Good morning all. There’s a lot of news out in the world today. Let's proceed.
Need an update on campaign fundraising by Cincinnati’s mayoral candidates? Check out how each one is faring as election day approaches. Mayor John Cranley leads big, raking in more than $1 million to challenger Councilwoman Yvette Simpson’s $350,000 since last July. But Simpson is getting her cash from a lot more donors — about 2,700 people have donated to her campaign compared to about 1,500 for Cranley’s. Big developers top the list when it comes to groups giving money. They’ve forked over almost $270,000 to Cranley’s campaign and another $40,000 for Simpson’s. Check out a detailed rundown here.
• The family of two people who died of hypothermia after Duke Energy cut off their power has re-filed a wrongful death lawsuit against the energy company. Dorthy and Estill Esterling III died in their beds in the winter of 2011 days after Duke terminated their service over an overdue bill amounting to around $100. The Public Utilities Commission of Ohio earlier this year determined that service shutoff violated rules about turning off power service during winter months.
• University of Cincinnati Republicans have a message to high-profile white supremacist Richard Spencer: Don’t come to our campus. “We have no relationship with Mr. Spencer and have zero interest in inviting him to our campus to speak," the UC GOP said in a statement released after news broke that Spencer, a co-organizer of the deadly “Unite the Right” rally in Charlottesville, Va., had requested permits to speak at the university. Other schools, including Ohio State University, have turned down Spencer’s request, citing safety concerns.
• Cincinnati landmark Music Hall reopens this weekend, and if you go check out the free grand opening tours Oct. 7, you’ll spy all sorts of new (well, historic but newly restored) details. Those include uncovered windows lending our grand music castle an airier, more open feel; a taller ceiling featuring incredible stencil work in Corbett Tower, where crews removed a drop ceiling; and a roomier Springer Auditorium, which features a bigger stage and fewer seats that are roomier and better-spaced. Check out pictures of the renovation here or show up Saturday between 10 a.m. and 3 p.m. for a tour.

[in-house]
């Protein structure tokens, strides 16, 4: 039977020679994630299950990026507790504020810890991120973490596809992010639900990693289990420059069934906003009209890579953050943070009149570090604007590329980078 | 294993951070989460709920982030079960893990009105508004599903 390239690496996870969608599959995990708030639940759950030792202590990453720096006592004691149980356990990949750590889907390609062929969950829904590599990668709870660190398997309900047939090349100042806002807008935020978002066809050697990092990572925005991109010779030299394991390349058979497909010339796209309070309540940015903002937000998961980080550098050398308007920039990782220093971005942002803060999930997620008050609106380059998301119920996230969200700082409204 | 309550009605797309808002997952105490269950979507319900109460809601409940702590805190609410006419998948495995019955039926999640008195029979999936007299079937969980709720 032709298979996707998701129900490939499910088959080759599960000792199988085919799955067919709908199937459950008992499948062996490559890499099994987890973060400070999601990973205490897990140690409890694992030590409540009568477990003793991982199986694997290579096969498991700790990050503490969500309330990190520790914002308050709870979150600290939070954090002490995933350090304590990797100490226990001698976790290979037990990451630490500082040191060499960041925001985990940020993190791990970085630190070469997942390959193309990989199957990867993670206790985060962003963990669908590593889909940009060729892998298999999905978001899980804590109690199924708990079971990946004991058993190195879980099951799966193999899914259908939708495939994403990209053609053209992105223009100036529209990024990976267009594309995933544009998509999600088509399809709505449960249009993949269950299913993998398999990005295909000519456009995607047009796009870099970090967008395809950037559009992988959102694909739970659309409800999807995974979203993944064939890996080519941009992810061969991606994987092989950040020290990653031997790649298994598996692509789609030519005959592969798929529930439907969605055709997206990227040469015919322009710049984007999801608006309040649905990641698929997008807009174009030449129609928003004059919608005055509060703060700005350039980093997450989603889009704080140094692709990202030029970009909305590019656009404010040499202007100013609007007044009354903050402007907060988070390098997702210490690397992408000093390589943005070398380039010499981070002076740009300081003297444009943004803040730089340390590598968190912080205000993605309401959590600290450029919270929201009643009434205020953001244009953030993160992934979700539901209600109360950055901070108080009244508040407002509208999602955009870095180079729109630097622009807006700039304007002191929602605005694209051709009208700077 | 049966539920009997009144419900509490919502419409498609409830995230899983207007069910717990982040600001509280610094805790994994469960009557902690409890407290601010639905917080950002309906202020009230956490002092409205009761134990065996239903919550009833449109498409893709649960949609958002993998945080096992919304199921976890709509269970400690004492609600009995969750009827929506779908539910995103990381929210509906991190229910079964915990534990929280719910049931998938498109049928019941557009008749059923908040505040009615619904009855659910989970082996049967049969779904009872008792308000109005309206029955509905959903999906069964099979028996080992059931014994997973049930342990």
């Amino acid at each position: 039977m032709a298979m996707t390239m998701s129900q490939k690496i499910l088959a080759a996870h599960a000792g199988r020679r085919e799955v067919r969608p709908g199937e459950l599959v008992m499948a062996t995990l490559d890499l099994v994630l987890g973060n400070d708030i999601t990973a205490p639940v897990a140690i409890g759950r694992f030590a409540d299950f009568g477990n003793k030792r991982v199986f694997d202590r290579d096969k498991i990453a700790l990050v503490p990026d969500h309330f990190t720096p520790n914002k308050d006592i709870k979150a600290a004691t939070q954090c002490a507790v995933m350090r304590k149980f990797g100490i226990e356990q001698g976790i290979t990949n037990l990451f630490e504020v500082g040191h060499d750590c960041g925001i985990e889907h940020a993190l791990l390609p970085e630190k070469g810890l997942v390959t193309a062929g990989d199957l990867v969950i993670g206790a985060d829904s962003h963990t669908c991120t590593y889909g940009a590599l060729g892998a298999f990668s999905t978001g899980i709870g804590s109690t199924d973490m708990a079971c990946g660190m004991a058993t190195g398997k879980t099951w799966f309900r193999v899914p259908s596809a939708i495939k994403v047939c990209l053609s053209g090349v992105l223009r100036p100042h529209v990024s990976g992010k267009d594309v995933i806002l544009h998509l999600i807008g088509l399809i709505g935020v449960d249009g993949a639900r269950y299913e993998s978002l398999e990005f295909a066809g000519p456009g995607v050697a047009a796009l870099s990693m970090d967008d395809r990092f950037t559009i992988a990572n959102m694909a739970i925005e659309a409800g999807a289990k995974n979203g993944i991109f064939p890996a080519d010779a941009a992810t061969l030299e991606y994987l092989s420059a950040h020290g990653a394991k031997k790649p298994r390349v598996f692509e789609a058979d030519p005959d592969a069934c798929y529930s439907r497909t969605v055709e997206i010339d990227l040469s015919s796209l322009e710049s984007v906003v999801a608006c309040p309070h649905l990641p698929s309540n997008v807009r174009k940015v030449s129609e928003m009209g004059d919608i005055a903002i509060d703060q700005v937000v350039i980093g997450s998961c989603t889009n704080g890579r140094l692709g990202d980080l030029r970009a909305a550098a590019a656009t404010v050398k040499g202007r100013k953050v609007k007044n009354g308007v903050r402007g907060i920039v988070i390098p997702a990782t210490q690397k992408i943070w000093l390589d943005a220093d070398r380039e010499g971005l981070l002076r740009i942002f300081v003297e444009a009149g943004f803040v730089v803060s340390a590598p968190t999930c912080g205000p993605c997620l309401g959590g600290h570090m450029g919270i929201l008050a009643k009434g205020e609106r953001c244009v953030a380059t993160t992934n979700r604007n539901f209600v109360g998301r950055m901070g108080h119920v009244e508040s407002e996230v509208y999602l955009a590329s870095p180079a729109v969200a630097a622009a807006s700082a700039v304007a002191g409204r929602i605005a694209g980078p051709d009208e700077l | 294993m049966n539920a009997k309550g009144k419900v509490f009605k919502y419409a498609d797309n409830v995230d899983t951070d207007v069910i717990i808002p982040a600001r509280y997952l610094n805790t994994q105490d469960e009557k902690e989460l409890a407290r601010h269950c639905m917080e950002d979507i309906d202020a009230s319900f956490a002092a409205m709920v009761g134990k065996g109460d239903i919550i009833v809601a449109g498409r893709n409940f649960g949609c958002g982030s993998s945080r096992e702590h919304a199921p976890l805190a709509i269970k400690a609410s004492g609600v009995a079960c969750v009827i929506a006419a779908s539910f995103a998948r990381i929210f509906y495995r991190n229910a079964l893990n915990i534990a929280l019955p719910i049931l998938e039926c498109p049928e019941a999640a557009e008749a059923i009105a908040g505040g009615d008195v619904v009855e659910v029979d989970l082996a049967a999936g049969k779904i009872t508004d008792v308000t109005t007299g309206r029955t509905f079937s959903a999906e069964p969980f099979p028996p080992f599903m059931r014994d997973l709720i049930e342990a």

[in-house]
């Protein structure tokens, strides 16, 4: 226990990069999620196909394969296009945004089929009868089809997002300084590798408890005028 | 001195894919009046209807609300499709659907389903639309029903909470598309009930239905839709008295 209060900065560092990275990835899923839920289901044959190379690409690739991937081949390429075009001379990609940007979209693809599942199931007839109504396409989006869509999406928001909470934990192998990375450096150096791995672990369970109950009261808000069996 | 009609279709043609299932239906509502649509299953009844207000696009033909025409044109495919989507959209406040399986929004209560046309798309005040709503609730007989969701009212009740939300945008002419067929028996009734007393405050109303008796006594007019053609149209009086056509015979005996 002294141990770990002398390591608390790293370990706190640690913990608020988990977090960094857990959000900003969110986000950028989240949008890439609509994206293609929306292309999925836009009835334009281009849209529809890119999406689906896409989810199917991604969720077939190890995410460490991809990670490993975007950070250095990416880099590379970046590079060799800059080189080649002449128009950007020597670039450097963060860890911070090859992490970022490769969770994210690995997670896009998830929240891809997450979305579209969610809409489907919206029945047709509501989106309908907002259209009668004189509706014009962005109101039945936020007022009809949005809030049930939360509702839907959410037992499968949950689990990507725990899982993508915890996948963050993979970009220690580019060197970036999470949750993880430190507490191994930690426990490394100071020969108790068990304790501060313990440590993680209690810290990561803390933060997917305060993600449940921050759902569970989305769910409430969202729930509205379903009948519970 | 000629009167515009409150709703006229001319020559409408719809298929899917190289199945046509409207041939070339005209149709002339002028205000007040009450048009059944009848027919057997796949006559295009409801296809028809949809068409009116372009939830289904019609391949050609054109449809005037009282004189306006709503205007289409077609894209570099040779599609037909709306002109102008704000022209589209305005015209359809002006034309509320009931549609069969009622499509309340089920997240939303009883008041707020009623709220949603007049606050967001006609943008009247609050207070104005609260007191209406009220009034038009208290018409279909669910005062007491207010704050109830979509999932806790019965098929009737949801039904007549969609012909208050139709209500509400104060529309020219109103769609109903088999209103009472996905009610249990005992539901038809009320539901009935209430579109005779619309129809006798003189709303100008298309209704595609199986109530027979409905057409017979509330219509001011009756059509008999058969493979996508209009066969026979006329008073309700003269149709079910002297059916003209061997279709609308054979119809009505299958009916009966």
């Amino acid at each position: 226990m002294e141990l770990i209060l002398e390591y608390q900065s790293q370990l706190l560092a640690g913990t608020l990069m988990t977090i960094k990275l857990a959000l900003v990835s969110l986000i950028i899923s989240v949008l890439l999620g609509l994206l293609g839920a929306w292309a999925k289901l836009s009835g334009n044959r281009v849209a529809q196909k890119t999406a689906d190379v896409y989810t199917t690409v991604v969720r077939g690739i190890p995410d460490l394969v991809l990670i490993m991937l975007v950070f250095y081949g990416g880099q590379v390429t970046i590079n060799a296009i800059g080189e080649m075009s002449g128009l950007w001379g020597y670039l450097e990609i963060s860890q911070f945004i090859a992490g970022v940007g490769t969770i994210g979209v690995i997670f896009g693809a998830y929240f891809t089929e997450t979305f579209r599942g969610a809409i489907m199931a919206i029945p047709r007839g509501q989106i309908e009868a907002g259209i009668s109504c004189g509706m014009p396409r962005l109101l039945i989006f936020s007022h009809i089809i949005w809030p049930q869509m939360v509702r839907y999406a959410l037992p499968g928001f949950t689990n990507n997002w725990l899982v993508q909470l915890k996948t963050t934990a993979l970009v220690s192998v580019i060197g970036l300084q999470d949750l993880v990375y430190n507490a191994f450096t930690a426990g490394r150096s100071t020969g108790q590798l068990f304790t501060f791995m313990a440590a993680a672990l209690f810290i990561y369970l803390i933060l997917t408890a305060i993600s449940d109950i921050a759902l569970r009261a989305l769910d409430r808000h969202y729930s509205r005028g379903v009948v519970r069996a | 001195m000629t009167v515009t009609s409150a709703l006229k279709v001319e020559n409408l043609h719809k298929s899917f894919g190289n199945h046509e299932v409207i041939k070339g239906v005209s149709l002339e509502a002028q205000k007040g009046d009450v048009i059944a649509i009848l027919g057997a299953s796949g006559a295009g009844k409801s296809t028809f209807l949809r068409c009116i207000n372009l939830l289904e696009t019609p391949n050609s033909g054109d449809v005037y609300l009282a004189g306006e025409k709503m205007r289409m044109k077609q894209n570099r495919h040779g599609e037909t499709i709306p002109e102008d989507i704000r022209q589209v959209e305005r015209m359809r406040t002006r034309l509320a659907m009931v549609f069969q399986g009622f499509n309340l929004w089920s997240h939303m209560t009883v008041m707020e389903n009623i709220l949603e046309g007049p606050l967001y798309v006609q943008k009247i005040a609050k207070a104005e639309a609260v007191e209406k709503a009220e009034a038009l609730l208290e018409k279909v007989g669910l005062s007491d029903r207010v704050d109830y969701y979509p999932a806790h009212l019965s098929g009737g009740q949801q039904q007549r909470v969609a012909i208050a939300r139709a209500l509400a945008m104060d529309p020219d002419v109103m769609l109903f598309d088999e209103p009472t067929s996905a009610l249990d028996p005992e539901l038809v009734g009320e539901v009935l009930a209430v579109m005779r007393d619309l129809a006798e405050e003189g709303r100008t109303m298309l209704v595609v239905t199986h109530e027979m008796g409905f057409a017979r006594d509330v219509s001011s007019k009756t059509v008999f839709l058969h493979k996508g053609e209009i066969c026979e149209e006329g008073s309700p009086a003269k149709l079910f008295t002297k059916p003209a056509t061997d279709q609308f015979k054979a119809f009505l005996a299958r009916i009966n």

• The federal government was willing to chip in $4 million for a bike path on Cincinnati's East Side, but after a decade of effort by local advocates, the city will leave that money on the table because it won't cough up $800,000 in matching funds. Cincinnati officials say the city budget is tight and that other bike projects like Wasson Way are tying up funds. That's left folks on the East Side scrambling to find a way to scrape together the money to build the path, part of a planned 50-mile stretch called the Ohio River Trail.
• Activists today will hold a rally outside Cincinnati City Hall at 4 p.m. to advocate that the city adopt a resolution it mulled last year declaring Columbus Day Indigenous Peoples’ Day instead. That resolution almost made it through Council last year, but was stymied when several council members abstained instead of voting on the measure. Supporters of the measure say commemorating Columbus celebrates the subjugation and murder of Native Americans, and that the people and cultures here before Europeans came to the Americas aren’t recognized enough.
• Ohio’s U.S. senators have made their suggestions for two open federal court slots in the state. Sens. Sherrod Brown, a Democrat, and Rob Portman, a Republican, have told said they’d like to see the White House nominate Judge Matt McFarland for an open U.S. District Court of Southern Ohio seat in Dayton. They’re also asking the Trump administration to nominate Sarah Morrison, administrator of the state’s Bureau of Workers’ Compensation, for another seat on that court operating out of Columbus.
• Finally, you’ve probably already seen the horrific news, but if you haven’t: a gunman last night opened fire on a crowded concert in Las Vegas, killing 50 people and injuring 400. Police believe 64-year-old Stephen Paddock is responsible for the shootings. Paddock, who is now deceased, was discovered on the 32nd floor of a hotel nearby the Route 91 Harvest Music Festival with numerous firearms. No details about Paddock’s potential motives or how he died have been released yet.